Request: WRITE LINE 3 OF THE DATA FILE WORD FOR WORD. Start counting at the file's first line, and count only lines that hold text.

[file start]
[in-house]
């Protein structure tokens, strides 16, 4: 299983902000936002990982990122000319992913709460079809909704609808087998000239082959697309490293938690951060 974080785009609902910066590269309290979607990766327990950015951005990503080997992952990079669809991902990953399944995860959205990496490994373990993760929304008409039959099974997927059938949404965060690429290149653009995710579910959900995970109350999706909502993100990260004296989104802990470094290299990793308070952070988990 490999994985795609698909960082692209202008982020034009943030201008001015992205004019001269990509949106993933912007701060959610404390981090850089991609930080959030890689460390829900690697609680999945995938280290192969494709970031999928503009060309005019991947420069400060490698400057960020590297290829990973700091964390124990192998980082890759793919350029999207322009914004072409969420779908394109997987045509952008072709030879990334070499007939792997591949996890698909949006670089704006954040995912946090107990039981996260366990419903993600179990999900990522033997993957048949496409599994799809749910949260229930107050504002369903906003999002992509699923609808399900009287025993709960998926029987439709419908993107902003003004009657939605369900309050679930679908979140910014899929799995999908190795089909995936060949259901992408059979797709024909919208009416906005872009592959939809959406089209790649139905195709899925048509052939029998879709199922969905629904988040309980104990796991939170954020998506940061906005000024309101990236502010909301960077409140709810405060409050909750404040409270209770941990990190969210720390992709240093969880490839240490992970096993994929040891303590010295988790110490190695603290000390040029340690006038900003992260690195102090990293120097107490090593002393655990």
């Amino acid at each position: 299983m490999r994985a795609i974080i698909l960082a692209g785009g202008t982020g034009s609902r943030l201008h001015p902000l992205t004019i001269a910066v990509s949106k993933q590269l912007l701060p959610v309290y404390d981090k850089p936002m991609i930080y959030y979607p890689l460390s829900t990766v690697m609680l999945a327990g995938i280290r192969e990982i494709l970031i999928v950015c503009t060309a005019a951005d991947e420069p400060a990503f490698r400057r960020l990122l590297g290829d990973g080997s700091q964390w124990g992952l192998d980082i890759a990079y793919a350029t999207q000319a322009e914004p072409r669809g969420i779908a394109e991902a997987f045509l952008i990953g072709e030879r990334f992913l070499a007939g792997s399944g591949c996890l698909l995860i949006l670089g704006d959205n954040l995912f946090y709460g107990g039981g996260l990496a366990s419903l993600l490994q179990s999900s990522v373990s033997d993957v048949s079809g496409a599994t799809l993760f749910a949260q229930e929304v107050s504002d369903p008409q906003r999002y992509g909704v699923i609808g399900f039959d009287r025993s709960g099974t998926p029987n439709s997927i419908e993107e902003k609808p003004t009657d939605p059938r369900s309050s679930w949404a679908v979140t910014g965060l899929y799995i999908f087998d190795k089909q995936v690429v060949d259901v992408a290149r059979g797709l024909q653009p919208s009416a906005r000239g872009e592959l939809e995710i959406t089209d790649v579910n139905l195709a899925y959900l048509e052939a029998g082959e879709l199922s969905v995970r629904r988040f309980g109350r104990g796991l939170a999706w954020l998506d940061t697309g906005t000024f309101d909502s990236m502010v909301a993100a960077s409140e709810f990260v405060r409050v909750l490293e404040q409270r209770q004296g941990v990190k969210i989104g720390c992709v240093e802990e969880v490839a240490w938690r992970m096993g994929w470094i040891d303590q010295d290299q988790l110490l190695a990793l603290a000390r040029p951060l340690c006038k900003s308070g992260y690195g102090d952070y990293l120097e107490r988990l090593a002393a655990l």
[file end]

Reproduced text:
């Amino acid at each position: 299983m490999r994985a795609i974080i698909l960082a692209g785009g202008t982020g034009s609902r943030l201008h001015p902000l992205t004019i001269a910066v990509s949106k993933q590269l912007l701060p959610v309290y404390d981090k850089p936002m991609i930080y959030y979607p890689l460390s829900t990766v690697m609680l999945a327990g995938i280290r192969e990982i494709l970031i999928v950015c503009t060309a005019a951005d991947e420069p400060a990503f490698r400057r960020l990122l590297g290829d990973g080997s700091q964390w124990g992952l192998d980082i890759a990079y793919a350029t999207q000319a322009e914004p072409r669809g969420i779908a394109e991902a997987f045509l952008i990953g072709e030879r990334f992913l070499a007939g792997s399944g591949c996890l698909l995860i949006l670089g704006d959205n954040l995912f946090y709460g107990g039981g996260l990496a366990s419903l993600l490994q179990s999900s990522v373990s033997d993957v048949s079809g496409a599994t799809l993760f749910a949260q229930e929304v107050s504002d369903p008409q906003r999002y992509g909704v699923i609808g399900f039959d009287r025993s709960g099974t998926p029987n439709s997927i419908e993107e902003k609808p003004t009657d939605p059938r369900s309050s679930w949404a679908v979140t910014g965060l899929y799995i999908f087998d190795k089909q995936v690429v060949d259901v992408a290149r059979g797709l024909q653009p919208s009416a906005r000239g872009e592959l939809e995710i959406t089209d790649v579910n139905l195709a899925y959900l048509e052939a029998g082959e879709l199922s969905v995970r629904r988040f309980g109350r104990g796991l939170a999706w954020l998506d940061t697309g906005t000024f309101d909502s990236m502010v909301a993100a960077s409140e709810f990260v405060r409050v909750l490293e404040q409270r209770q004296g941990v990190k969210i989104g720390c992709v240093e802990e969880v490839a240490w938690r992970m096993g994929w470094i040891d303590q010295d290299q988790l110490l190695a990793l603290a000390r040029p951060l340690c006038k900003s308070g992260y690195g102090d952070y990293l120097e107490r988990l090593a002393a655990l």